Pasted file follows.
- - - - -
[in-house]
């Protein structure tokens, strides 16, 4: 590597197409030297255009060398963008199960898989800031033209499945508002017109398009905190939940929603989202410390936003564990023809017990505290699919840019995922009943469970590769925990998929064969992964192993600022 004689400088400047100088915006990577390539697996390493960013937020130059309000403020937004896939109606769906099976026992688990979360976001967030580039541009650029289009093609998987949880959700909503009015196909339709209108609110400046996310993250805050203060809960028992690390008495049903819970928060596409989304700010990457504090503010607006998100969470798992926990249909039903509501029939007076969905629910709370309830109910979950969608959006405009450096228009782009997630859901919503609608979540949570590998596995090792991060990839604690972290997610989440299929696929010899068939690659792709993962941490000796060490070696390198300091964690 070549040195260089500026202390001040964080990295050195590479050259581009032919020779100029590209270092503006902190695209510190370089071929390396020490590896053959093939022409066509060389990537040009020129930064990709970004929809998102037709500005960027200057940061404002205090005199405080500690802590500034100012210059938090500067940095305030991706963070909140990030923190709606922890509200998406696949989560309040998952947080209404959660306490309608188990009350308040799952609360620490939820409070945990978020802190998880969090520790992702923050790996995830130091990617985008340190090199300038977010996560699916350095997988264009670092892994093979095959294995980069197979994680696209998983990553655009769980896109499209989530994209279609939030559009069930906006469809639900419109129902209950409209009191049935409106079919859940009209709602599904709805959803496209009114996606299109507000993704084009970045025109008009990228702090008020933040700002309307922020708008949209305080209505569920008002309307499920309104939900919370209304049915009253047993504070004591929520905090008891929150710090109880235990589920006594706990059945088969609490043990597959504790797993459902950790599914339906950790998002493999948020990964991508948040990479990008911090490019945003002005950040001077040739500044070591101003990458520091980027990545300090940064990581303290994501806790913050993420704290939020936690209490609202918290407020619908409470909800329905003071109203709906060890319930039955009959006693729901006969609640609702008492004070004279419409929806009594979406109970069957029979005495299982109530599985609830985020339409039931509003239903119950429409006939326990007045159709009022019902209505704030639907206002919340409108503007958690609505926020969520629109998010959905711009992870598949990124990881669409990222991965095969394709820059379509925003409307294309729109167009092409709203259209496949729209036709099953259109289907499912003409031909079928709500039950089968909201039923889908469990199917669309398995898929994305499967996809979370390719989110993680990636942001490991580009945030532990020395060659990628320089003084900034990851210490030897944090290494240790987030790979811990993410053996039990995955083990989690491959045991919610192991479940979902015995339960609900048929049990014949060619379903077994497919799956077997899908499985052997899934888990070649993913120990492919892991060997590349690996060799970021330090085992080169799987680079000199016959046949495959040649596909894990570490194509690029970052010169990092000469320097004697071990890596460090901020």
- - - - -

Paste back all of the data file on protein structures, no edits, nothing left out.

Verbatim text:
[in-house]
């Protein structure tokens, strides 16, 4: 590597197409030297255009060398963008199960898989800031033209499945508002017109398009905190939940929603989202410390936003564990023809017990505290699919840019995922009943469970590769925990998929064969992964192993600022 004689400088400047100088915006990577390539697996390493960013937020130059309000403020937004896939109606769906099976026992688990979360976001967030580039541009650029289009093609998987949880959700909503009015196909339709209108609110400046996310993250805050203060809960028992690390008495049903819970928060596409989304700010990457504090503010607006998100969470798992926990249909039903509501029939007076969905629910709370309830109910979950969608959006405009450096228009782009997630859901919503609608979540949570590998596995090792991060990839604690972290997610989440299929696929010899068939690659792709993962941490000796060490070696390198300091964690 070549040195260089500026202390001040964080990295050195590479050259581009032919020779100029590209270092503006902190695209510190370089071929390396020490590896053959093939022409066509060389990537040009020129930064990709970004929809998102037709500005960027200057940061404002205090005199405080500690802590500034100012210059938090500067940095305030991706963070909140990030923190709606922890509200998406696949989560309040998952947080209404959660306490309608188990009350308040799952609360620490939820409070945990978020802190998880969090520790992702923050790996995830130091990617985008340190090199300038977010996560699916350095997988264009670092892994093979095959294995980069197979994680696209998983990553655009769980896109499209989530994209279609939030559009069930906006469809639900419109129902209950409209009191049935409106079919859940009209709602599904709805959803496209009114996606299109507000993704084009970045025109008009990228702090008020933040700002309307922020708008949209305080209505569920008002309307499920309104939900919370209304049915009253047993504070004591929520905090008891929150710090109880235990589920006594706990059945088969609490043990597959504790797993459902950790599914339906950790998002493999948020990964991508948040990479990008911090490019945003002005950040001077040739500044070591101003990458520091980027990545300090940064990581303290994501806790913050993420704290939020936690209490609202918290407020619908409470909800329905003071109203709906060890319930039955009959006693729901006969609640609702008492004070004279419409929806009594979406109970069957029979005495299982109530599985609830985020339409039931509003239903119950429409006939326990007045159709009022019902209505704030639907206002919340409108503007958690609505926020969520629109998010959905711009992870598949990124990881669409990222991965095969394709820059379509925003409307294309729109167009092409709203259209496949729209036709099953259109289907499912003409031909079928709500039950089968909201039923889908469990199917669309398995898929994305499967996809979370390719989110993680990636942001490991580009945030532990020395060659990628320089003084900034990851210490030897944090290494240790987030790979811990993410053996039990995955083990989690491959045991919610192991479940979902015995339960609900048929049990014949060619379903077994497919799956077997899908499985052997899934888990070649993913120990492919892991060997590349690996060799970021330090085992080169799987680079000199016959046949495959040649596909894990570490194509690029970052010169990092000469320097004697071990890596460090901020």